by Maggie Pawsey
Exploring the beauty of labor, Mayela Cabrera and Linus Meldrum presented on the exhibition “Men and Women at Work in the Paintings of Jean-François Millet.”
The exhibition originally took place in Italy, and Cabrera shared her experiences presenting it again in New York. Many of Millet’s paintings center around “highlighting the toil of those who work the land,” Cabrera explained. The 19th century French painter saw toil as a part of life, not something to object to or complain about, but to find meaning in. “Life is toil,” Cabrera said of Millet’s work, “but there is also drama, a drama surrounded by splendor.”
Many of the paintings portray the sacredness of work and the beauty to be found in someone doing the task given to them. Cabrera and Meldrum both emphasized a quote from Millet, who said, “Beauty does not reside in the face, it radiates from the whole figure… It lies in the harmony between a person and his or her industry.” Nothing was more beautiful than the simplicity of a mother taking care of her child, or a farmer planting seeds. Cabrera explained that to Millet, “Work… is men obeying Christ.”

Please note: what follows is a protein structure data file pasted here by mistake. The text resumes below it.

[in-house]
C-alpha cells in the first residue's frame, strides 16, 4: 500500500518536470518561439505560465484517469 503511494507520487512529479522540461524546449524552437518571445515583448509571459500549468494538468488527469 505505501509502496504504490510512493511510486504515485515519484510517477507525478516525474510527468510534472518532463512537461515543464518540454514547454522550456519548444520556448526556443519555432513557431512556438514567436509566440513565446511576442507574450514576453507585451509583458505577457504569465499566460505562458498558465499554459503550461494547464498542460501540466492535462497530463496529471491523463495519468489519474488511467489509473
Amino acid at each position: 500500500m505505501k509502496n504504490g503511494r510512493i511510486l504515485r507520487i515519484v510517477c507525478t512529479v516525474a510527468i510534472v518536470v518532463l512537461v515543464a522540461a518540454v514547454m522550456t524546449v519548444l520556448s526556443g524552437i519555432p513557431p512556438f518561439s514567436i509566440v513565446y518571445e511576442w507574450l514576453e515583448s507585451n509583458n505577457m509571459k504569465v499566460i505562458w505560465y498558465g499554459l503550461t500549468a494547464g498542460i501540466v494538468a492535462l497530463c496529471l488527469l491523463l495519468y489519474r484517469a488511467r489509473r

Meldrum, giving his personal reflections on Millet, said that he was touched by the “sparkle” in the paintings that convey to the viewer, “the mysterious experience of the world around you.” Speaking from his time as a manual laborer, Meldrum connected with the working subjects of the paintings, and the dignity Millet saw in them. As he showed the audience several of the artist’s pieces, Meldrum explained that the paintings constantly return to finding the “riches of labor… gratefulness to God, for the earth.”
Pictures of the paintings and research portions of the exhibition were on display panels at the Festival of Friendship. Meldrum encouraged audience members to go see Millet’s work in person, and we extend the invitation to you, dear reader, to further explore the artist’s paintings if (and when) you see anything that strikes you.